Today we want to examine what makes the computer powerful today, not in some supposed near or distant future. A competent typist can type some 40wpm = about 3 characters per second. Unlike English text -- which a good typist can type 200wpm or more -- command lines are a bunch of special symbols and numbers and stuff that take longer to type because you must think about them. You also make more mistakes -- every programmer I ever watch -- especially the ones who claim to be "a good typist" -- make a lot of mistakes. They correct their mistakes very fast, banging on the backspace key up to twice the speed of normal typing, but then they need to retype all those characters they backed up over -- and there are a lot, because the typing pipeline is faster than the realization you made a mistake, typically a dozen characters or more to back up over and retype if you are fast -- so a 40-character command line is actually 80 or more keystrokes. Do the math: it's an order of magnitude more time than two clicks and a mouse drag.
Why does it seem faster? Because your brain is fully occupied doing -- and correcting -- your typing, whereas the click and drag takes almost no thought at all, so you feel like you are sitting around and waiting for the computer. And you are! Except it is doing the job faster than you could -- with the computer sitting around and waiting for you.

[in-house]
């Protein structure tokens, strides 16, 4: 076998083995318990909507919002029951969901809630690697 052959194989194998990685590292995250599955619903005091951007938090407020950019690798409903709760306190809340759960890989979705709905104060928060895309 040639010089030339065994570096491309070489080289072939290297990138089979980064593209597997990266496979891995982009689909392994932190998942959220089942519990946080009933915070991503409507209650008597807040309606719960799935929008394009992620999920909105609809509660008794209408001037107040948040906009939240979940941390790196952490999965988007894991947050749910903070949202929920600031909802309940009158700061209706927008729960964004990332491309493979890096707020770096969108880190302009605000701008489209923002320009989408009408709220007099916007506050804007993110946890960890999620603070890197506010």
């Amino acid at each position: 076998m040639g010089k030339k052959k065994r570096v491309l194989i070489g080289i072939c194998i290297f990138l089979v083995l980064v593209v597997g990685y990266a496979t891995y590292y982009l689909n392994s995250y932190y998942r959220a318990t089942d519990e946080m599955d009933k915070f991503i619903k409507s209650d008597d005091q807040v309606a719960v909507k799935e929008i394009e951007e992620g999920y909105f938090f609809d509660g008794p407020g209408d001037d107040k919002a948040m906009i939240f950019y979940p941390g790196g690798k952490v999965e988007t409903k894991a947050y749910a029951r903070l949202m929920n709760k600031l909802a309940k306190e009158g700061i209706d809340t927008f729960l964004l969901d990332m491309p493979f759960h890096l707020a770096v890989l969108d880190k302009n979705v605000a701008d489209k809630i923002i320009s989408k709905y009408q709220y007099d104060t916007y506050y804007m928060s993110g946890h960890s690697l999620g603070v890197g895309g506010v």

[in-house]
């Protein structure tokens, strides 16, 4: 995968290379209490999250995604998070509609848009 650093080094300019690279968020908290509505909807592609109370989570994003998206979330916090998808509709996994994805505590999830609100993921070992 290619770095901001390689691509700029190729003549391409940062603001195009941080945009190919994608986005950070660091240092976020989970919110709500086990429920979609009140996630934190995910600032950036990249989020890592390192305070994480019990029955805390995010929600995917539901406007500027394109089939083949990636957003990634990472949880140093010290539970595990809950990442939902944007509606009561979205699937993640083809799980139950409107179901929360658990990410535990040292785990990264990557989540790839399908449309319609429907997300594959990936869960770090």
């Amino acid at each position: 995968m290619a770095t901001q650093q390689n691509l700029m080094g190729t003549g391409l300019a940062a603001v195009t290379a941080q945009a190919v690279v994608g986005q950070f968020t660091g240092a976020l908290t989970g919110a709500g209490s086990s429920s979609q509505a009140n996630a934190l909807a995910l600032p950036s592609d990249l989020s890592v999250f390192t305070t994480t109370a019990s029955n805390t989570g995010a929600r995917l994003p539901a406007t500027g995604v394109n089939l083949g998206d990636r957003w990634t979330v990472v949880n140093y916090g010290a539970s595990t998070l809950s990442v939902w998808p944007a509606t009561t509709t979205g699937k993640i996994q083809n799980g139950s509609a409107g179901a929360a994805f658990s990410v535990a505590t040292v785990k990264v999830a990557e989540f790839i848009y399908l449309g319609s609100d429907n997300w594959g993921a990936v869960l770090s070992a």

Windows can do everything an older OS like Unix (Linux/OSX) can do, and often faster. Windows can do some things those older systems cannot do (like make a full system backup without rebooting, which is a great time-saver), but anything you can program a computer to do on a command line, you can program a computer to do writing a program to do it that you can click on the next time, instead of retyping the same program every time.
Remember that hole in the ground for the swimming pool? You can dig the hole in the ground with a pick and shovel, and get it much more precise than with a power tool like a Bobcat, but who would want to? It takes so much more time. A command line is like that. It (like the pick and shovel) is very powerful for separating large sums of wage money from people with more dollars than sense, but not very powerful for digging a swimming pool hole in four weeks or less.